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Homeless people living in unsafe and unsanitary conditions at County-run shelters face abusive staff misconduct and retaliation for speaking up about the issues, according to an American Civil Liberties Union report.
“Emergency shelters tend to have these types of problems. They tend to be unsanitary, they tend to be subject to different forms of staff misconduct. But, I have to say, that I have never seen anything as egregious as I’ve seen in these shelters in Orange County,” said ACLU policy analyst Eve Garrow, who authored the report released Thursday.
The ACLU effort, compiled over the past year, analyzed three County-run shelters: the Courtyard homeless shelter at an abandoned bus terminal in Downtown Santa Ana; Bridges at Kraemer Place shelter in Anaheim, next to the 91 freeway, near the corner of Glassell Street and La Palma Avenue; and SAFEPlace, a women’s shelter in Downtown Santa Ana.
“Let’s take the Courtyard for example, an open-air bus terminal that’s not meant for habitation — with no temperature controls — leaving people in freezing conditions in the winter time and the dangerously hot conditions in the summertime … flooding problems with portable toilets, contamination by raw sewage,” Garrow said.
The County is reviewing the report, according to a statement provided by spokeswoman Molly Nichelson
“The County of Orange is committed to ensuring our emergency shelters are safe for all our clients. Each emergency shelter has its own provider and complaint process. We work to ensure valid complaints are addressed by our service providers in a timely fashion. We will take the time to review the report and will respond to it accordingly,” reads Nichelson’s email.
The ACLU report also alleges homeless people are retaliated against by shelter staff when they speak up about the conditions. At the Courtyard, which has a maximum capacity of about 425 people, people who voice concerns are often kicked out, according to the report.
“They’ll roll you up for anything. Questioning a staff or disagreeing with an order, having food next to your bed, laying down during the day,” recalls former resident David Adams in the report.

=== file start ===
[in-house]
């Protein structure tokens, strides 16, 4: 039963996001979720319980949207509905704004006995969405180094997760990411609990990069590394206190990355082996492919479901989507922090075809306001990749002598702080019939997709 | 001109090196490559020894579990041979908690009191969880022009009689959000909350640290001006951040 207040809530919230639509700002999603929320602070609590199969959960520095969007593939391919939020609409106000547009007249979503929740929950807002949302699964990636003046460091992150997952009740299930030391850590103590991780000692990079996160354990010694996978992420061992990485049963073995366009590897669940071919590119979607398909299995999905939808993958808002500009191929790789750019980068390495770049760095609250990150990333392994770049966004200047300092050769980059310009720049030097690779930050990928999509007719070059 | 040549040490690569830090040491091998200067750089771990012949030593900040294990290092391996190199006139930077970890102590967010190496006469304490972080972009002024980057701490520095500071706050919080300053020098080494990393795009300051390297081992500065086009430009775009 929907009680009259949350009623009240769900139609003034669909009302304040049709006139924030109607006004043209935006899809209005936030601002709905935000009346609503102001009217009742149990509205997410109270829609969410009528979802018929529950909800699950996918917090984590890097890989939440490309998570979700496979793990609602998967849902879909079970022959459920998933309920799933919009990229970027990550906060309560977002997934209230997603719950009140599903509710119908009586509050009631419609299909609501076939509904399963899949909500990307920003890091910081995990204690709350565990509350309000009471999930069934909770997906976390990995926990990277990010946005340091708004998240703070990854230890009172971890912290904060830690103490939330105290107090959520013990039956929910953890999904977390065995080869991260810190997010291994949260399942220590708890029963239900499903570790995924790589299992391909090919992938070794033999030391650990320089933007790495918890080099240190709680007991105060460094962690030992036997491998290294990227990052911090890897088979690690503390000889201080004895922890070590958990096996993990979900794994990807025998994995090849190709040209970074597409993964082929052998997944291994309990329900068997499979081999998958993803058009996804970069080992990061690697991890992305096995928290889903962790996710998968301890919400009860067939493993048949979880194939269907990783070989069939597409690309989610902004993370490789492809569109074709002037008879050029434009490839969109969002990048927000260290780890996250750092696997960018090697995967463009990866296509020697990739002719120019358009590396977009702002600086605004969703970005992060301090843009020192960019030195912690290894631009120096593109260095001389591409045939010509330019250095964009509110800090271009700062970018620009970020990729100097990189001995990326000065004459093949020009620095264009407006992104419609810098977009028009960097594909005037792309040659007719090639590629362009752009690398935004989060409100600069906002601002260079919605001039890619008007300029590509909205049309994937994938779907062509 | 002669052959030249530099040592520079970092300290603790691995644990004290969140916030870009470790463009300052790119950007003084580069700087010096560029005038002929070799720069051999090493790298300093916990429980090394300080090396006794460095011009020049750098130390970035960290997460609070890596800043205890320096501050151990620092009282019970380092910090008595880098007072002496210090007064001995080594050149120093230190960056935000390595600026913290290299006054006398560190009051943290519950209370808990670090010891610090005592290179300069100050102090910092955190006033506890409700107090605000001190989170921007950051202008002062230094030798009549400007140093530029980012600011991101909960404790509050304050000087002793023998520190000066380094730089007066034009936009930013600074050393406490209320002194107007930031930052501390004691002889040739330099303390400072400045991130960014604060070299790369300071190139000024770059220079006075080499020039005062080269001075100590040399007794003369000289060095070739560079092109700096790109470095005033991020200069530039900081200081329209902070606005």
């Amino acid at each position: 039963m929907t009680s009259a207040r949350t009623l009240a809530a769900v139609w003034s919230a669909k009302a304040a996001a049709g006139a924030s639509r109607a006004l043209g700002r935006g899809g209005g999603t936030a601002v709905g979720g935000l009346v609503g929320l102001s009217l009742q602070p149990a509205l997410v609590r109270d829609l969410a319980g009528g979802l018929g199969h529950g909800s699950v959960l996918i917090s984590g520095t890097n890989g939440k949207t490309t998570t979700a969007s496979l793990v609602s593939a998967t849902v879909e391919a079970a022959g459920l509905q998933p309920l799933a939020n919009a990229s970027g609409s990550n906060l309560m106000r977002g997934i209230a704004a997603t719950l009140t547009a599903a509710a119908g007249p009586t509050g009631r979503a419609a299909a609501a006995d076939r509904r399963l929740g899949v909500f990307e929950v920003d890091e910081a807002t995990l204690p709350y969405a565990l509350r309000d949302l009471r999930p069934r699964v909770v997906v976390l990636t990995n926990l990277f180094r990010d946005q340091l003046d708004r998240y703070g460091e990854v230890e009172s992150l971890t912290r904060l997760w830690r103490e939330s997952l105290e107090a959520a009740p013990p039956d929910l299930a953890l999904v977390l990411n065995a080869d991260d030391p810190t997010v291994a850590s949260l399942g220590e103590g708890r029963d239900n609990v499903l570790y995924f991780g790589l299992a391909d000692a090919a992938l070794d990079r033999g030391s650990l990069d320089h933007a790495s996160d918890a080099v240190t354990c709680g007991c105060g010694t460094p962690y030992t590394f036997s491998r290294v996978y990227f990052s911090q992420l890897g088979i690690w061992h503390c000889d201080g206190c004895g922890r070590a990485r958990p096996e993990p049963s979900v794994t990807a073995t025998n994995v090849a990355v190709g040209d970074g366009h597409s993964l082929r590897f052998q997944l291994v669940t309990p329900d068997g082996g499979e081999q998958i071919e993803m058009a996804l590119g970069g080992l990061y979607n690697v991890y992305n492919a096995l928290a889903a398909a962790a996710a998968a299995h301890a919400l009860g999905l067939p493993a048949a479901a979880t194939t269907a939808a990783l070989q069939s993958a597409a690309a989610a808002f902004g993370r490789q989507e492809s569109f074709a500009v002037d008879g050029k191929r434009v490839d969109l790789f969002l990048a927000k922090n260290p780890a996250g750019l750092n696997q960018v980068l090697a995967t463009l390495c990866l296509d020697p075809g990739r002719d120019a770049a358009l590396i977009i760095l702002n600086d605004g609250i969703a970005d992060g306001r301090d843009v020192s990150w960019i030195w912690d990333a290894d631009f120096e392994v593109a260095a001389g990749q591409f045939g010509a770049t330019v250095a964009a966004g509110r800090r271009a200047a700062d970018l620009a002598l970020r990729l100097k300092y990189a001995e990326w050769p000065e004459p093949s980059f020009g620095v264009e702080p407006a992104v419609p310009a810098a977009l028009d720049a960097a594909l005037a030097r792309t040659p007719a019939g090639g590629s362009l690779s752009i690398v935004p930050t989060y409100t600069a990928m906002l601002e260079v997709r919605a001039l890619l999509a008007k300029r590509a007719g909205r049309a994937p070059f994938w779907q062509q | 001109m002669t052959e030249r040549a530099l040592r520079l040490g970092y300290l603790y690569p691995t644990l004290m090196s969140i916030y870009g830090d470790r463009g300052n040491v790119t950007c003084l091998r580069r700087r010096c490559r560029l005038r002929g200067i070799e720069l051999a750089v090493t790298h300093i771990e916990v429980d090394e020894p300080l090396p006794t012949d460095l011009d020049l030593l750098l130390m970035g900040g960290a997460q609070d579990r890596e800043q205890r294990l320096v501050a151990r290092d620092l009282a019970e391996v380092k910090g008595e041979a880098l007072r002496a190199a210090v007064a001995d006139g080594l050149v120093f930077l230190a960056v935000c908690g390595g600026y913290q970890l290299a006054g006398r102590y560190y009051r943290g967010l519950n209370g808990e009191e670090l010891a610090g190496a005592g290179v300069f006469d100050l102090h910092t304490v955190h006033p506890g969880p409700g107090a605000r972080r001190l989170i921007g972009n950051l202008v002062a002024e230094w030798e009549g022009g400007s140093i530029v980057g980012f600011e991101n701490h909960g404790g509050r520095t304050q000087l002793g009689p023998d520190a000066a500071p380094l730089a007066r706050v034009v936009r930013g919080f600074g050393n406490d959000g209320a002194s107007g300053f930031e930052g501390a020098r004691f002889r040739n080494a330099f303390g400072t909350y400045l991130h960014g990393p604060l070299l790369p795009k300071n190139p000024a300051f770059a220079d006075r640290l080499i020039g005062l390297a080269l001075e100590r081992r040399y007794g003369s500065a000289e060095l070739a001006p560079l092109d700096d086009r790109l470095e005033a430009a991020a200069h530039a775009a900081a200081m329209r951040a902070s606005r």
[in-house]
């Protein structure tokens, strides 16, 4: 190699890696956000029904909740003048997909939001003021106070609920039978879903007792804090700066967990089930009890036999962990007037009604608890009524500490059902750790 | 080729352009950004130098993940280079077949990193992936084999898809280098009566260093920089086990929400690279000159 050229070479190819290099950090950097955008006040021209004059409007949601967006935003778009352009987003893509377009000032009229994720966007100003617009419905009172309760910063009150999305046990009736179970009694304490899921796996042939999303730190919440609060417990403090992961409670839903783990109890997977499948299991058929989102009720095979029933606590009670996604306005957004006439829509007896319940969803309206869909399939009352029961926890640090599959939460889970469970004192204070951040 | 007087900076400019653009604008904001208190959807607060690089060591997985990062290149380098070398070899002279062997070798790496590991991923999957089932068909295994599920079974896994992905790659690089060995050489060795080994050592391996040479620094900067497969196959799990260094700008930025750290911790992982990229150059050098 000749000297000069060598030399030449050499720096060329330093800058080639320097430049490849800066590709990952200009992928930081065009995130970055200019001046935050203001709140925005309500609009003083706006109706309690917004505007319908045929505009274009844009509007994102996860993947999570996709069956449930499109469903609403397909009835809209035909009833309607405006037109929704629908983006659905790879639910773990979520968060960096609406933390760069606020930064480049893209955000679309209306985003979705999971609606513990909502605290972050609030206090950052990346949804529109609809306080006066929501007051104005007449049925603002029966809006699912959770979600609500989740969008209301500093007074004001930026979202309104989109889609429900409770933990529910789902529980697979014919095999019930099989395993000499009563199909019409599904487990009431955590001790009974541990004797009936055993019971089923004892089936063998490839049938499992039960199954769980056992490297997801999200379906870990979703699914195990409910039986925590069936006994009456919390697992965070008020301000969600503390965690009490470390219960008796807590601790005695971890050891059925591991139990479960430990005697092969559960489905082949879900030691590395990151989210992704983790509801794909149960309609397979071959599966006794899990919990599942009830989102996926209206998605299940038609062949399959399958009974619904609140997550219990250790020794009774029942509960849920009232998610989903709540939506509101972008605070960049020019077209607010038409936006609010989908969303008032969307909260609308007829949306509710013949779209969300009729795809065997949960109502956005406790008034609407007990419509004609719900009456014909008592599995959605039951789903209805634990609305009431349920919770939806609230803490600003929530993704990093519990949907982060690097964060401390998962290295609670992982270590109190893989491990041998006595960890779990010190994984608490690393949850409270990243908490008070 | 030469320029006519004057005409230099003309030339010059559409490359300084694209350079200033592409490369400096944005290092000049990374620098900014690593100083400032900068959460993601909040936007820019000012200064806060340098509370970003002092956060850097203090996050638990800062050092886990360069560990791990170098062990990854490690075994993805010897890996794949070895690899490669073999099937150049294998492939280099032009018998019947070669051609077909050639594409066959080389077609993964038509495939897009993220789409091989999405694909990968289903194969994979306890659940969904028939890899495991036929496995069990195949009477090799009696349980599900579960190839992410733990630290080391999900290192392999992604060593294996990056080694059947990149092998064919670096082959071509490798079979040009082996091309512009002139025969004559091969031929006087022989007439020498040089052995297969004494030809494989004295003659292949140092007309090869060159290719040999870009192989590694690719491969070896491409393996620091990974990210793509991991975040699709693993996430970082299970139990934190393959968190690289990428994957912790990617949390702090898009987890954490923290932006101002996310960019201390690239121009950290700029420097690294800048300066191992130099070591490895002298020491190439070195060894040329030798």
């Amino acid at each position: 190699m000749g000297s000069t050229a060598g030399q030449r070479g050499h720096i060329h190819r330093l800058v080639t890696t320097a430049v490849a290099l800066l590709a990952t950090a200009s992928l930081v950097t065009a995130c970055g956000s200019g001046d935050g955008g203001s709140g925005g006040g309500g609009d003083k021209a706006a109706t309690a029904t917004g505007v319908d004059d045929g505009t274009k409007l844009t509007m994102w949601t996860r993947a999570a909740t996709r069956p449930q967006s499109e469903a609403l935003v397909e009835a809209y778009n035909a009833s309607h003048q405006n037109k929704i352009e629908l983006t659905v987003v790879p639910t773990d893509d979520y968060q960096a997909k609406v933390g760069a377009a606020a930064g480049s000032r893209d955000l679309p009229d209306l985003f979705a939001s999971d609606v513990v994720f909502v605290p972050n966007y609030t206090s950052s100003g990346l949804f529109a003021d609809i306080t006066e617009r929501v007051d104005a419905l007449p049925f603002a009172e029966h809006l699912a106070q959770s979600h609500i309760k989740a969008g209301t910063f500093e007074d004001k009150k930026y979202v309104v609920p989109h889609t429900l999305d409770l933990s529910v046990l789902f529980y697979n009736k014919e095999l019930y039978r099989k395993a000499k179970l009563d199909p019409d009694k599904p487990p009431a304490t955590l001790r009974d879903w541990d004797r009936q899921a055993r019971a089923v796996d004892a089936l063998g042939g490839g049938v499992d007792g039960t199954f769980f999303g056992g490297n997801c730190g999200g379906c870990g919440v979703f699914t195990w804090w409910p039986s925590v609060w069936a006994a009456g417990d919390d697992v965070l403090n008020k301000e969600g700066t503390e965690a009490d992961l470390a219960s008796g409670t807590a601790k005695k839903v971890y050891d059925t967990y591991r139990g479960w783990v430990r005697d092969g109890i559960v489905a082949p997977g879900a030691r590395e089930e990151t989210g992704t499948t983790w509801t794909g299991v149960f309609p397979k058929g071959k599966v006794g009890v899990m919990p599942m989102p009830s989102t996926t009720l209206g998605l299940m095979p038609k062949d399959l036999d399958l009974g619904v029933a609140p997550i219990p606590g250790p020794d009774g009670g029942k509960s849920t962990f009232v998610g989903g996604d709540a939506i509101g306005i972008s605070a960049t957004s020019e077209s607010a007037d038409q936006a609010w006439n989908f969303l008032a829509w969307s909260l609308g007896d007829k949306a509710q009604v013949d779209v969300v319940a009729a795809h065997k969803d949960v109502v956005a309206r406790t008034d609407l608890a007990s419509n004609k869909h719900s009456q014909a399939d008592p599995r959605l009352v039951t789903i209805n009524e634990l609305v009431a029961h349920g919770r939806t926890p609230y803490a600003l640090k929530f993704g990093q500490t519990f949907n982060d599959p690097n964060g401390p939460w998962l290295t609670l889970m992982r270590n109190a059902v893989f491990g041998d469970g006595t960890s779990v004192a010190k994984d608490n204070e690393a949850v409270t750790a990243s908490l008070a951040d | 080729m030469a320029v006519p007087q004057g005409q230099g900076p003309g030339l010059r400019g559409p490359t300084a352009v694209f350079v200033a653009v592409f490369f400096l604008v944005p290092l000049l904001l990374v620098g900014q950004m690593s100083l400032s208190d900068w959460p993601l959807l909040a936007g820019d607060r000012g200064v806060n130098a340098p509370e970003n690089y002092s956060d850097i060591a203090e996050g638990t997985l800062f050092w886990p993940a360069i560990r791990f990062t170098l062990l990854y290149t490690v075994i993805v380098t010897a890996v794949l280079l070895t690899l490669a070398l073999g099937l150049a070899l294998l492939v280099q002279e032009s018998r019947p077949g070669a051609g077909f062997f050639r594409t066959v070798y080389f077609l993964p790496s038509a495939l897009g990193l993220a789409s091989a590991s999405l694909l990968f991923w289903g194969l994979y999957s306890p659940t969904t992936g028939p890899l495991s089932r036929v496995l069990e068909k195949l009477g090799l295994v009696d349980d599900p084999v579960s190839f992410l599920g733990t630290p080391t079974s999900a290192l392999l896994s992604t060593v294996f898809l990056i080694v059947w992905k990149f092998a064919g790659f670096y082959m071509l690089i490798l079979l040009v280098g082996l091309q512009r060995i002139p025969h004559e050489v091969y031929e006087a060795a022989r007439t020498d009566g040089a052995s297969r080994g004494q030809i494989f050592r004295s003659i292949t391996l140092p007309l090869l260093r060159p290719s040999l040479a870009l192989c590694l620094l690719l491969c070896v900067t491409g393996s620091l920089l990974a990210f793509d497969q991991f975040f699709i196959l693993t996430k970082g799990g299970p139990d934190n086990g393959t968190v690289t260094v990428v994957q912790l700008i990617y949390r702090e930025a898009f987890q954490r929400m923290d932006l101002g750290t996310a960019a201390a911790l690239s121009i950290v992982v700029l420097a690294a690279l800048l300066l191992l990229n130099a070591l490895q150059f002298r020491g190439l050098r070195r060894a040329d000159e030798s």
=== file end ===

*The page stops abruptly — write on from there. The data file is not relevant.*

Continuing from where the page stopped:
The ACLU report also has an undated picture of a sign from SAFEplace that lays out its complaint policies to residents.
“Guests who have an issue with a staff member must use the SAFEPlace grievance process. If the guest does not choose to use this process and grievances are made public or constant [an] exit date will be assigned. SAFEPlace needs to be a supportive environment for Staff and Guests,” reads the sign allegedly posted at the women’s shelter.
Garrow said the threat of eviction is a common at shelters.
“What we find is shelters use eviction and threat of eviction as a way to discipline and manage these large populations of residents,” she said. “And the threat of eviction both silences residents who would speak out about the inhumane conditions … speaking out often results in retaliation by staff and eviction from the shelter.”
The report comes as the County and five South County cities are ordered to appear in federal court in less than three weeks. U.S. District Judge David O. Carter, who’s overseeing lawsuits against the County and the South County Cities, also requested city managers, mayors and police chiefs from all 34 OC cities to appear at the April 2 court hearing.
The lawsuits, filed by attorneys Brooke Weitzman and Carol Sobel, focus on the shelter bed shortages and police enforcement of anti-camping laws, which contribute to criminalizing the homeless, the lawyers contend. The original lawsuit was filed January 2018 for the eviction of roughly 1,000 homeless people from the Santa Ana Riverbed homeless camp. People from the riverbed hit the streets and soon found citations and arrests awaited them for camping and loitering because they had nowhere to go.